I do not think there is any thrill that can
go through the human heart like that felt by the inventor
as he sees some creation of the brain unfolding to success . . .
Such emotions make a man forget food, sleep, friends, love, everything.

Nikola Tesla

Checklists: why you should use them


I am a firm believer in checklists, both in flying and in business. Managing a successful business is at least as complex as flying a modern airplane. Today, it is THE LAW that commercial and military pilots use checklists because the results of missing something can be disastrous. Do you have checklists in your business?

Here is the story about how the first checklists came into existence:

On October 30, 1935, at Wright Air Field in Dayton, Ohio, the U.S. Army Air Corps held a flight competition for airplane manufacturers bidding to build its next-generation long-range bomber. It wasn't supposed to be much of a competition. In early evaluations, the Boeing Corporation's gleaming aluminum-alloy Model 299 had trounced the designs of Martin and Douglas. Boeing's plane could carry five times as many bombs as the Army had requested; it could fly faster than previous bombers, and almost twice as far.


A Seattle newspaperman who had glimpsed the plane called it the "flying fortress," and the name stuck. The flight "competition," according to the military historian Phillip Meilinger, was regarded as a mere formality. The Army planned to order at least sixty-five of the aircraft.


A small crowd of Army brass and manufacturing executives watched as the Model 299 test plane taxied onto the runway. It was sleek and impressive, with a hundred-and- three-foot wingspan and four engines jutting out from the wings, rather than the usual two. The plane roared down the tarmac, lifted off smoothly and climbed sharply to three hundred feet. Then it stalled, turned on one wing and crashed in a fiery explosion. Two of the five crew members died, including the pilot, Major Ployer P. Hill (thus Hill AFB, Ogden, UT)


An investigation revealed that nothing mechanical had gone wrong. The crash had been due to "pilot error," the report said. Substantially more complex than previous aircraft, the new plane required the pilot to attend to the four engines, a retractable landing gear, new wing flaps, electric trim tabs that needed adjustment to maintain control at different airspeeds, and constant-speed propellers whose pitch had to be regulated with hydraulic controls, among other features.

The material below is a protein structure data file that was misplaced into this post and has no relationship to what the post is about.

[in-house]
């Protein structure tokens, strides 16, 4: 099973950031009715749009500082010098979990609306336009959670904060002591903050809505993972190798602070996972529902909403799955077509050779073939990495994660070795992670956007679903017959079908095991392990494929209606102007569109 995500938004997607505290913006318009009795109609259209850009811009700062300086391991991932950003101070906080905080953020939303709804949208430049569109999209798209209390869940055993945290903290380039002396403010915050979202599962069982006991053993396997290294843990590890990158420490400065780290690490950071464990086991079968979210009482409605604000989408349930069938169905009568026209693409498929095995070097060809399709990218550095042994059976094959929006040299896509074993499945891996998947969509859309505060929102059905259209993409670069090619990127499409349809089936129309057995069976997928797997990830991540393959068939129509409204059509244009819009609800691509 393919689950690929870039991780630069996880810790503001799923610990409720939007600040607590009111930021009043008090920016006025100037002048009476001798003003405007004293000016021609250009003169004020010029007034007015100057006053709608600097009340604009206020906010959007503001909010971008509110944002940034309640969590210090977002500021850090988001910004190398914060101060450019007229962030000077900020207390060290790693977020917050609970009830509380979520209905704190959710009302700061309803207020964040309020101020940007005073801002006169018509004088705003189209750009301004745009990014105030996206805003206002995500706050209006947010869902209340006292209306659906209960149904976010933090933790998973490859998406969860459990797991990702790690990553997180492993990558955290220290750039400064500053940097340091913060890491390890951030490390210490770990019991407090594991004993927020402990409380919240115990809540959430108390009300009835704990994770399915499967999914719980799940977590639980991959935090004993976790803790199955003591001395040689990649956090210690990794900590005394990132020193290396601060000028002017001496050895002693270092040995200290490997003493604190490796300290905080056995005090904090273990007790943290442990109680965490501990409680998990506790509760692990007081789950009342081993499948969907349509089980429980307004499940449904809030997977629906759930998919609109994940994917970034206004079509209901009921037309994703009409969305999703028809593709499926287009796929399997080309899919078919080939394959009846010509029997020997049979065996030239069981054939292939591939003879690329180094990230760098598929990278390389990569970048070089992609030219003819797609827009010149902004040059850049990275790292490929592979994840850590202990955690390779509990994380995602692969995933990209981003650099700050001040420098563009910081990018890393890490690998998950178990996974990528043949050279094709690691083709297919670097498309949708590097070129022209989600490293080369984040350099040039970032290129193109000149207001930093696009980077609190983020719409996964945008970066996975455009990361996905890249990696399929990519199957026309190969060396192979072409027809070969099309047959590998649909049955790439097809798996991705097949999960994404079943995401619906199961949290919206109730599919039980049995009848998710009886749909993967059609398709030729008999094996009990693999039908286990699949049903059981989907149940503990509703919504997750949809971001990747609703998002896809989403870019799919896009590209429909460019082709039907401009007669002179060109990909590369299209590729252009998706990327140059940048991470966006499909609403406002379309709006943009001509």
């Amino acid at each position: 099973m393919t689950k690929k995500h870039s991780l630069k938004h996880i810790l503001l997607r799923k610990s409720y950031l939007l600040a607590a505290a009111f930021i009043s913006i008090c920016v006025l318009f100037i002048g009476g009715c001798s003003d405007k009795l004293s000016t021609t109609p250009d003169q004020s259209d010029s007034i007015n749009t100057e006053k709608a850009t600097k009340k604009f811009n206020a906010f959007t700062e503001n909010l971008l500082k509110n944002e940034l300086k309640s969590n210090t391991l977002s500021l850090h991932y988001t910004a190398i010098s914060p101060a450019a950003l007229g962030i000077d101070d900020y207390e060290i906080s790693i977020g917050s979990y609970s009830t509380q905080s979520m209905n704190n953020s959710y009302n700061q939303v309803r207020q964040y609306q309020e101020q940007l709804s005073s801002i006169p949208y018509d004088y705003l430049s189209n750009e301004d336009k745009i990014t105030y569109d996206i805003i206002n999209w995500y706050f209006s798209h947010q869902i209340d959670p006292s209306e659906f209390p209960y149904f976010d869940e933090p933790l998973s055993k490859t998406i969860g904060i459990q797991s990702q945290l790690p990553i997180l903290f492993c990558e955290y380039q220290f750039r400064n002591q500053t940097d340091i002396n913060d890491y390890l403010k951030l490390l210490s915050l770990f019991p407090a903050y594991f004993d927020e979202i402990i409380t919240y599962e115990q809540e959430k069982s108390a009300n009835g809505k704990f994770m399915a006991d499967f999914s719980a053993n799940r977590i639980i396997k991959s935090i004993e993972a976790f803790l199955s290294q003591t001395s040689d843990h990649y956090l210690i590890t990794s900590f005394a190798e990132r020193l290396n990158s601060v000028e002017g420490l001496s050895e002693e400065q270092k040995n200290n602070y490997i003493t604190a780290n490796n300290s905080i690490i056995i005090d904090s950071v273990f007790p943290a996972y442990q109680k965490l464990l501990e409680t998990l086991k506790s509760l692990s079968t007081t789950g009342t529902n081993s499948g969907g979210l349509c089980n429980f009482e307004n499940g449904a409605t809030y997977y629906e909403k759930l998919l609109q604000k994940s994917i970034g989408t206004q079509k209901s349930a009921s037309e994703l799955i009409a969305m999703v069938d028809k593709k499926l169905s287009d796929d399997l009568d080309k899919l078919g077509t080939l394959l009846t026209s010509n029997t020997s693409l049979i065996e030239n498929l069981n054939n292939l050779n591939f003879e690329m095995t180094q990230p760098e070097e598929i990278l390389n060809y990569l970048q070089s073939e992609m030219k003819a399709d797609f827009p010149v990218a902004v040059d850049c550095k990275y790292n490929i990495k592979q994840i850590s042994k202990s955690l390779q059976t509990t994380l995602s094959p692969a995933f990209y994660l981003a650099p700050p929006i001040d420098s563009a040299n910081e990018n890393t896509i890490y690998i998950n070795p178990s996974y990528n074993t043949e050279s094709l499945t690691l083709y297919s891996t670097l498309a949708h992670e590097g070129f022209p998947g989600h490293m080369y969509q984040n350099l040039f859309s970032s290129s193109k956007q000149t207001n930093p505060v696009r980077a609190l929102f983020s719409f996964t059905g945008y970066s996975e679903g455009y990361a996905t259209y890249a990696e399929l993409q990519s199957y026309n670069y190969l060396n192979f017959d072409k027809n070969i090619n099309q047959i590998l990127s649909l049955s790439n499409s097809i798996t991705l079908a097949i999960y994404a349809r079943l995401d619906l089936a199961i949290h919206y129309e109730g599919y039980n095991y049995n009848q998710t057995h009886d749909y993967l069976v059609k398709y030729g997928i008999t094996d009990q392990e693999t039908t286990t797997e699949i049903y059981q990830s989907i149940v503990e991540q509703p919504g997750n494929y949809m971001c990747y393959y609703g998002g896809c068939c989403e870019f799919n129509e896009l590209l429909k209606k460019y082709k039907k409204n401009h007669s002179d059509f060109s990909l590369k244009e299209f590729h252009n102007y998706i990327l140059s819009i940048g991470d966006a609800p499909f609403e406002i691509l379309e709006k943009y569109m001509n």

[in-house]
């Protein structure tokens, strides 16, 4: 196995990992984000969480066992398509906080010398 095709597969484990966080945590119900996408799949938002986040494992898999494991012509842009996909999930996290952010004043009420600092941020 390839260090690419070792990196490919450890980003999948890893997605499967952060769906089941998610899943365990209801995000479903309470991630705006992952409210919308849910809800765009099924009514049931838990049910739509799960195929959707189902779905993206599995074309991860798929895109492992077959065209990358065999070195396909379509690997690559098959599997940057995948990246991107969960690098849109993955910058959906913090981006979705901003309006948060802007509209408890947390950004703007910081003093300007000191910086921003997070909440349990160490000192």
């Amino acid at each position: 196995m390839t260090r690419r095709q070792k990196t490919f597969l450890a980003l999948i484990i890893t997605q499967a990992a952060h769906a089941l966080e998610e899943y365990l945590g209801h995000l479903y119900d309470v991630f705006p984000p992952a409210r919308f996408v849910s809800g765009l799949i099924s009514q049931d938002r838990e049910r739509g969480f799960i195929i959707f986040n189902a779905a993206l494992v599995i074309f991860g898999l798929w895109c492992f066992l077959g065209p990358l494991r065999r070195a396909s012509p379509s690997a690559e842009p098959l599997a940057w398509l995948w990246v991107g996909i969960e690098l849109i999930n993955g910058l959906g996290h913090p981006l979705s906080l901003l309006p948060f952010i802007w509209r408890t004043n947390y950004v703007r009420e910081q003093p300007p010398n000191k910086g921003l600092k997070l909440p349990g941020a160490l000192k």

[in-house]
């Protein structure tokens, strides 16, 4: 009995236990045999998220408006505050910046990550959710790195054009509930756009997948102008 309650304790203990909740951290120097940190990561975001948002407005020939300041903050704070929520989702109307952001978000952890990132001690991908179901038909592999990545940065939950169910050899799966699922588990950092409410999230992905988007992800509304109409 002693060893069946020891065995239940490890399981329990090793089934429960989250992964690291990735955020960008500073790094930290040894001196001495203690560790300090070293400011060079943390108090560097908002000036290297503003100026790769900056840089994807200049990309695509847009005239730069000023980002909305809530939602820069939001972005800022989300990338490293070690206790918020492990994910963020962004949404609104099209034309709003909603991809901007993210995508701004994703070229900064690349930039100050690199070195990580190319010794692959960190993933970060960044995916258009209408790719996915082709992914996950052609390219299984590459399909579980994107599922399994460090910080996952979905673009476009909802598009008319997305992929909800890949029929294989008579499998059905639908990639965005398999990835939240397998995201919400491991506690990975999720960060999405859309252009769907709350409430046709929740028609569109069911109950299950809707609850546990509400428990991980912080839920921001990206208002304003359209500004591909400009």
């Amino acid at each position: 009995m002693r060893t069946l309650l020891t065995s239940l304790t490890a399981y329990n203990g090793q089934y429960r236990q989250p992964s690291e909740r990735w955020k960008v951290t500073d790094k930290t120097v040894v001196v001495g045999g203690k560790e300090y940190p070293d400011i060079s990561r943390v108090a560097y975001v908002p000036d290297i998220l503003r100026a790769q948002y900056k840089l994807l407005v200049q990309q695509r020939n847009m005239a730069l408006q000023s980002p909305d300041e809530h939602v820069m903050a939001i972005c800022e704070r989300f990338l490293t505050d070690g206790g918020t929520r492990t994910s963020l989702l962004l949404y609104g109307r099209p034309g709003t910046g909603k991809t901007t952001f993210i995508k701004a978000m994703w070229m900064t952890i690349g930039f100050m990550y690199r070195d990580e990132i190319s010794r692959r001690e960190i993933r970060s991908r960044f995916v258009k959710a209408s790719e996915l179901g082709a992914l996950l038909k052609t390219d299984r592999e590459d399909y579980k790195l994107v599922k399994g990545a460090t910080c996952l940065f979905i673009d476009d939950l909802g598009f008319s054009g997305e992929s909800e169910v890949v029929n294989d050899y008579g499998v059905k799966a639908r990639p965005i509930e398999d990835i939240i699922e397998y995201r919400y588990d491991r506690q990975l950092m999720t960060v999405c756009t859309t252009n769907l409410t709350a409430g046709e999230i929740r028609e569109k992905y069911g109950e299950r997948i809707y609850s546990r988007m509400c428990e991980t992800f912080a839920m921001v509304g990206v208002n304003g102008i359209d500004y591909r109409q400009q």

While doing all this, Hill had forgotten to release a new locking mechanism on the elevator and rudder controls. The Boeing model was deemed, as a newspaper put it, "too much airplane for one man to fly.” The Army Air Corps declared Douglas's smaller design the winner. Boeing nearly went bankrupt.


Still, the Army purchased a few aircraft from Boeing as test planes, and some insiders remained convinced that the aircraft was flyable. So a group of test pilots got together and considered what to do.


They could have required Model 299 pilots to undergo more training. But it was hard to imagine having more experience and expertise than Major Hill, who had been the U.S. Army Air Corps' Chief of Flight Testing. Instead, they came up with an ingeniously simple approach: they created a pilot's checklist, with step-by-step checks for takeoff, flight, landing, and taxiing. Its mere existence indicated how far aeronautics had advanced.


In the early years of flight, getting an aircraft into the air might have been nerve-racking, but it was hardly complex. Using a checklist for takeoff would no more have occurred to a pilot than to a driver backing a car out of the garage... But this new plane was too complicated to be left to the memory of any pilot, however expert.


With the checklist in hand, the pilots went on to fly the Model 299 a total of 18 million miles without one accident. The Army ultimately ordered almost thirteen thousand of the aircraft, which it dubbed the B-17. And, because flying the behemoth was now possible, the Army gained a decisive air advantage in the Second World War which enabled its devastating bombing campaign across Nazi Germany.


(Personal Note: I have flown two different B-17 bombers, and have over a thousand hours flying other aircraft, and I can relate from experience that going flying without a checklist is just plain (plane?) stupid. I wish I had my flying experiences before I had gone into business, as I'm sure my use of checklists from flying would have served me well in my early business experiences.)


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From Homeless to Multimillionaire

Jerry Chamales' and his rags to riches story. He was one of the early users of my software TeleMagic, and a big fan of the product. He even wanted to work for us and then wanted to buy my company! Check out his story:


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Prepare for the worst, expect the best

Here are some wise precautions that will prepare you for adversity and ensure your success:

  • Assume that vendors will be slower than they promise - and that you may have to stand on their heads to get things done (not that you should accept this if it's going on though!)
  • Assume click prices and advertising rates are going to go UP, not down
  • Assume Google's gonna slap you sooner or later, even if you've got the most righteous product on God's green earth
  • Assume your best source of customers could dry up with no advance notice
  • Assume the buying cycle is longer than you think it is, not shorter
  • Assume it's gonna get harder to raise capital, not easier
  • Assume some unforeseen problem, like a product defect, legal challenge or financial setback may pop up
  • Assume your top 3 plans might not work out, so have #4 and #5 in place too


(from a Perry Marshall email)


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